(2007)4Perry SeibertThe opening sequence of Zodiac -- a man stalking and shooting a couple parked in a lover's lane, all set to the strains of Donovan's "Hurdy Gurdy Man" -- offers everything people have come to expect from director David Fincher: stylish cinematography, a blast of brutal violence, and editing just unconventional enough to keep the viewer simultaneously disturbed and riveted. The style is very familiar to those who appreciated Seven for its nightmarish neo-noir sensibilities, or Panic Room for its grab-you-by-the-throat-and-never-let-go aesthetic. Unlike those films, however, Zodiac is much more than an exercise in terrorizing the audience; with this opening, Fincher plunges the audience into the emotional state that all of San Francisco experienced during the years the Zodiac Killer menaced the Bay Area. Over the course of the next two and a half hours, he lays out the personal and professional reasons cartoonist Robert Graysmith (Jake Gyllenhaal), police detective David Toschi (Mark Ruffalo), and newspaper reporter Paul Avery (Robert Downey Jr.) each become involved in the hunt for the killer, all with the efficiency of a Dragnet episode. What elevates Zodiac from a routine police procedural into art is Fincher's ability to make the audience feel what these three men feel in their response to this threat, using their terror as a mere jumping-off point for their psychologically and emotionally complex stories.
The straightforward narrative, sculpted by James Vanderbilt from a pair of nonfiction books written by the real Robert Graysmith, follows the textbook of a police procedural film, especially in the way we are largely excluded from the personal lives of both Toschi and his partner Armstrong, played by a pitch-perfect Anthony Edwards. These characters are defined almost exclusively by their ability to solve crimes, and Ruffalo is deft in communicating the gradual erosion of Toschi's self-regard as the case drags on for years and years without a resolution. Never one to play any emotion broadly, Ruffalo might be a perfect actor for Fincher, whose powerful visual style ups the emotional stakes for an audience. During the middle section of the film, when Toschi and Armstrong follow their most promising lead, Fincher tempers the terror with excitement and frustration as the two devoted detectives desperately try every possible avenue to link the suspect to the crimes. On a first viewing, this portion of the movie may feel slack, as if Fincher has lost his command over the narrative. Not until Zodiac is over does the viewer realize how effectively Fincher has manipulated audience expectations, and made them feel as infuriated and exasperated as the protagonists. This is where terror gives way to frustration and dissatisfaction, emotions most directors never consider eliciting from an audience in a conventional serial-killer movie.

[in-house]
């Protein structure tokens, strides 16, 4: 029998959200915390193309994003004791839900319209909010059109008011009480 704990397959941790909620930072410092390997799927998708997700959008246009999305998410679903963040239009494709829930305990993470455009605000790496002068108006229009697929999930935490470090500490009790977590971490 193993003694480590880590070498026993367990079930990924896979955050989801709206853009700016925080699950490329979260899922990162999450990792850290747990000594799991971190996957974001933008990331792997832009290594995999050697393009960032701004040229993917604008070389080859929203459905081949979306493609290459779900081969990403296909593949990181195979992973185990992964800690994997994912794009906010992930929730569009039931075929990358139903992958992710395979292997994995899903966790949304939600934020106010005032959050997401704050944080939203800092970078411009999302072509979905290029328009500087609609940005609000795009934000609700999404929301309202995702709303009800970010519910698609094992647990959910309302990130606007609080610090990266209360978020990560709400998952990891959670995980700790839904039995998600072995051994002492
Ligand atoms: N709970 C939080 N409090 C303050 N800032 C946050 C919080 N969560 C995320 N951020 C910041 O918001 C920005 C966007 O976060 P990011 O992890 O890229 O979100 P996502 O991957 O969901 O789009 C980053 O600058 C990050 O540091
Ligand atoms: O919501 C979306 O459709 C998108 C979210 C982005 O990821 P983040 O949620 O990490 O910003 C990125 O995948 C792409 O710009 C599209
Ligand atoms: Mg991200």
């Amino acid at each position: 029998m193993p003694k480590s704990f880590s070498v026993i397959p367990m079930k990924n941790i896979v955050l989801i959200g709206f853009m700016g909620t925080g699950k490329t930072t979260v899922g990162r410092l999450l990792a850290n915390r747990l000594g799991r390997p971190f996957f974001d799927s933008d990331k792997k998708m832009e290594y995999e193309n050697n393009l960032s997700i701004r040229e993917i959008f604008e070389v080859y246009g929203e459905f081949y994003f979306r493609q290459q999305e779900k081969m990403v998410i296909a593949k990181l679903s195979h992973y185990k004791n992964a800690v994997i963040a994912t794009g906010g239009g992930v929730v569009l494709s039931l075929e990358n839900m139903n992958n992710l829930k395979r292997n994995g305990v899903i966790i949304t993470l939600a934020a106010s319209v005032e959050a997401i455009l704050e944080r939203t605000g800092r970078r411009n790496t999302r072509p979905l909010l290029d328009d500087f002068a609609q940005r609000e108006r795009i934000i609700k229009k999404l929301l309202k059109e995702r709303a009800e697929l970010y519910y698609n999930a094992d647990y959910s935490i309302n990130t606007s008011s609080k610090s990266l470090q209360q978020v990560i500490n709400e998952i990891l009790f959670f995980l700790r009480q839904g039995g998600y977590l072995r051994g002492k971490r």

Gyllenhaal's innately appealing demeanor holds the center of the film. One would be hard-pressed to find a young actor more plausible as a former Eagle Scout, and one can admire the sweeping emotional arc of Fincher's entire film in Graysmith's evolution from a straight-arrow nerd to an obsessed amateur detective. The scope of Fincher's ambitions are enhanced by Gyllenhaal's savvy mix of boyishness and competence, and Graysmith's eager-to-please intelligence finds a natural complement in Downey's Paul Avery, an extroverted reporter threatened directly by the Zodiac. Fincher deftly parallels the desire for recognition that Avery and the killer share, allowing the viewer to feel that the monster they are looking for might be closer than they care to recognize.
David Fincher has always possessed a strong sense of film history. The genius of Seven, his other masterpiece, comes in large part from his encyclopedic knowledge of noir tropes. He understands the power that images have, and his films tell us that he likes to show off his knowledge. But Zodiac is the work of a cinematic enfant terrible who has learned there is more to life than movies. There are direct references to Bullitt and Dirty Harry, easily the two most famous films about San Francisco detectives, but these are references made by the characters within the film, not shots stolen by Fincher in order to impress. In these moments, he pointedly expresses that movies are not real life. The film is further grounded in reality by the unobtrusive but flawless art direction and costume design. This is one of the few modern films set in the '70s where the fashion of the times is not made to look ridiculous, but presented as simply the reality of the day. Because the film is grounded in fact, and because he inspires real empathy, Fincher makes his characters more three-dimensional than we expect. It's because of these human connections that Zodiac transcends genre and offers ample proof that David Fincher is well on his way to constructing a body of work worthy of his formidable reputation.
The true story behind the murders that many crime scholars believe to be the most perplexing series of unsolved crimes in modern history comes to the screen in chilling detail as Fight Club and Seven director David Fincher steps behind the camera to tell the mysterious tale of the infamous Zodiac killer. A relentless serial killer is stalking the streets of the San Francisco Bay Area, leaving citizens locked into a constant state of panic, and baffled authorities scrambling for clues. Though the killer sadistically mocks the detectives by leaving a series of perplexing ciphers and menacing letters at the crime scenes, the investigation quickly flatlines when none of the evidence yields any solid leads. As two detectives remain steadfast in their devotion to bringing the elusive killer to justice, they soon find that the madman has control not only over their careers, but their very lives as well. Jake Gyllenhaal, Mark Ruffalo, and Robert Downey Jr. star.